How do you know when it's really time to go
By Wendy Johnstone - Comox Valley Record, July 22, 2010 6:00 PM
Most of us, regardless of age, want to stay in our own homes for as long as possible.
Family homes often hold decades of memories, stories and special moments. For some seniors, their home becomes their symbol of continuity and their ability to remain independent.
Some aging loved ones are often very fearful when the time comes where staying in one's home becomes too challenging, unsafe or no longer promotes quality of living.
Most of this fear, I believe, is related to the general confusion regarding housing options for seniors. In fact, the majority of people I speak with remain under the impression that residential care is the only option for seniors.
However, according to Statistics Canada, only five per cent of seniors over 65 years old live in residential care facilities.
Simple math points out that 95 per cent of people over 65 are living in their homes or move to a supportive housing environment designed for seniors.
Ask yourself the following question:
At what point in your life would you consider moving from your home?
If you can relate to the following statements, a move to a more supportive setting might be the right choice:
- I sometimes feel lonely or I live too far from town and no longer drive or feel comfortable driving under certain conditions.
- I worry about falling and not being found.
- I am not eating as well as I should be due to an inability to shop and prepare meals.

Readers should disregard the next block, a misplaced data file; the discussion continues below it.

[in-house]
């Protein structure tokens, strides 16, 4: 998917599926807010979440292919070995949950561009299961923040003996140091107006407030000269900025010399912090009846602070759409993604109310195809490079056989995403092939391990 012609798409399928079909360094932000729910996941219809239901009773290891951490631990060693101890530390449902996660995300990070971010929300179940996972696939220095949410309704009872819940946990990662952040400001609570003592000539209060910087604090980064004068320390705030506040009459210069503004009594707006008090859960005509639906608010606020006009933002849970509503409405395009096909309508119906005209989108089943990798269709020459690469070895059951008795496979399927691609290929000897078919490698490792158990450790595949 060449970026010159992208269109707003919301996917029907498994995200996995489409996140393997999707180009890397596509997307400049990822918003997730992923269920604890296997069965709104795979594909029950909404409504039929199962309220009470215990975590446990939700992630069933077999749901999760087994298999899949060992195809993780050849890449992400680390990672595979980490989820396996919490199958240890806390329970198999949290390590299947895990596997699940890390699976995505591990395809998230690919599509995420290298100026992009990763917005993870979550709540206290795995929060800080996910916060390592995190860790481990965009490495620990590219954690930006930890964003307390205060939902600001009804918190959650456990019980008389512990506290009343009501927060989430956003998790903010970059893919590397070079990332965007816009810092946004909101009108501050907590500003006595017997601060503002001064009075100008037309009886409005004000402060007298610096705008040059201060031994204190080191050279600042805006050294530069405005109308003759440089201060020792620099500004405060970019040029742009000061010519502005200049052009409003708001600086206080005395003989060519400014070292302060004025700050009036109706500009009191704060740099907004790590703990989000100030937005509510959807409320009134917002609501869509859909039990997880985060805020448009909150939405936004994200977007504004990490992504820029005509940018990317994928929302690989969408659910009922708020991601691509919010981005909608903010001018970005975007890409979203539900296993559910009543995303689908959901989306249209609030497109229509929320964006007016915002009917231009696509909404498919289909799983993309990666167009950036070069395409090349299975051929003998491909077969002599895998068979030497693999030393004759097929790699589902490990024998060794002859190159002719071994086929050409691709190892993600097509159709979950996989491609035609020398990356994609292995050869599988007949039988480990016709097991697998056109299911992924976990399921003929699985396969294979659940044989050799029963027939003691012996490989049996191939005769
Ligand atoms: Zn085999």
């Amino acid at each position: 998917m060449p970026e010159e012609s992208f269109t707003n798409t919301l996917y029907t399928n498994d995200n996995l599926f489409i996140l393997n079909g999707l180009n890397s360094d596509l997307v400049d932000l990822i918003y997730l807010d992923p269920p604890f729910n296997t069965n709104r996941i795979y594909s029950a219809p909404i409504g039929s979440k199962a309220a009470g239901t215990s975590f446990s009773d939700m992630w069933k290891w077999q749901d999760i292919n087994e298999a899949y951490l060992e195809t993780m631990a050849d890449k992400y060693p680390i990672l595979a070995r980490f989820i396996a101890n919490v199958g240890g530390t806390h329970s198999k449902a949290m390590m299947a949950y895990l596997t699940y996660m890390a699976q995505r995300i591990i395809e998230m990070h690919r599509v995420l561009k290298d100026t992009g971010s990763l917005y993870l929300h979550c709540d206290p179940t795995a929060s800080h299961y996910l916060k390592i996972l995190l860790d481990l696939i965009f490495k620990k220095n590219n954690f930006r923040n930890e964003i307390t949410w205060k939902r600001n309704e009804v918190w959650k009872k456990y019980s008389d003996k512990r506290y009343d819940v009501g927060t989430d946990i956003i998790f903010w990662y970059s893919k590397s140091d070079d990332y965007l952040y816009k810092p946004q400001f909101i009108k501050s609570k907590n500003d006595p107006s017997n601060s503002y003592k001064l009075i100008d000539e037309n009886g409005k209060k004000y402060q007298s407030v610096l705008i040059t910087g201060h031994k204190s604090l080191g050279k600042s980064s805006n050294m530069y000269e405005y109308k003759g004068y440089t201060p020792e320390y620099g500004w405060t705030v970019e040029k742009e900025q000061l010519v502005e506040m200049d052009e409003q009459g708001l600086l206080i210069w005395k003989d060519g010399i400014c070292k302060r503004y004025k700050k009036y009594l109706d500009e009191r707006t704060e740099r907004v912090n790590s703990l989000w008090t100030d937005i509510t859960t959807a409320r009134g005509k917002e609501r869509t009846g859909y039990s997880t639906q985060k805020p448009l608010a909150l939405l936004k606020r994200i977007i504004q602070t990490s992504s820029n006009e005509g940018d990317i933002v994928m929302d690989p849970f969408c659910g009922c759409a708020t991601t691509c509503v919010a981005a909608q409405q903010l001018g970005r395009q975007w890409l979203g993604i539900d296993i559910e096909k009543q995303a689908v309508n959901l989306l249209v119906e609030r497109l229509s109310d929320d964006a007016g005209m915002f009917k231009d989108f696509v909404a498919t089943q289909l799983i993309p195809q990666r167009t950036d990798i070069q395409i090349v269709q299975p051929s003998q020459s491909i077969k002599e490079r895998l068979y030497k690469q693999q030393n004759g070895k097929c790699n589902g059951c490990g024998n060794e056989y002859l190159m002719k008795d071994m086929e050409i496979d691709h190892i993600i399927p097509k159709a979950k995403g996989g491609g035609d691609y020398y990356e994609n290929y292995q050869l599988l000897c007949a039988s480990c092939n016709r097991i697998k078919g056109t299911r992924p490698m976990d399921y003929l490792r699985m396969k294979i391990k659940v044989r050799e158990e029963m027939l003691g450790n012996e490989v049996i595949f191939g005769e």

- I have trouble remembering to take my pills, or worry I have taken too many.
- Things like housekeeping, laundry, gardening are challenging and I have little energy left to enjoy life.
- My house is too big and I want to downsize.
- My home is difficult to move around in due to stairs, bathroom set-up, etc.
- I need regular assistance for activities such as bathing or dressing.
- I don't have family nearby to help with my future care.
Before you pack your boxes, be sure to explore what our public system offers through home support, adult day programs and outreach programs offered by non-profit and for-profit agencies. There are plenty of services that help seniors with household management, transportation, meals, housekeeping, personal care, outings and companionship. Sometimes seniors need a small amount of support to stay happy, independent and safe in their own homes.
If moving is what you want, what do you want for a new home?
Do you want to be around people your own age? Are you tired of cooking and want your meals prepared? Are you moving to feel safe and secure in the case of an emergency? Do you want to be walking distance to the bus, shopping or your family and friends? Do you want to be closer to your family?
Don't be like 75 per cent of the aging population, who don't think about future housing options.
Make it your move — by choice, not from crisis.
Staying healthy as a family caregiver TOP
Vancouver Sun, North Shore News April 18, 2010
One in three Canadians between the ages of 45 and 60 are assisting aging relatives, and another third are expected to do so in the future, according to Statistics Canada.
Caring for parents or other family members can be a positive experience but it can also be one of the most stressful endeavors of our lives. In order to manage this journey it is important to use community and health resources, according to a media release from the North Shore Caregiver Support Program.
Ruth Payne, a 60-year-old arts worker in West Vancouver, knows first hand the stresses of caregiving. As a long-distance caregiver for her 94-year-old parents who are living in 100 Mile House, she struggled to manage their day-to-day care from a distance.
"My parents were healthy and independent until they started having a series of health issues," says Payne, who has two grown daughters herself. "Caring for my parents is more than a one-person job. I wasn't prepared for it; there is no training for this role. To top it off, my parents resisted help."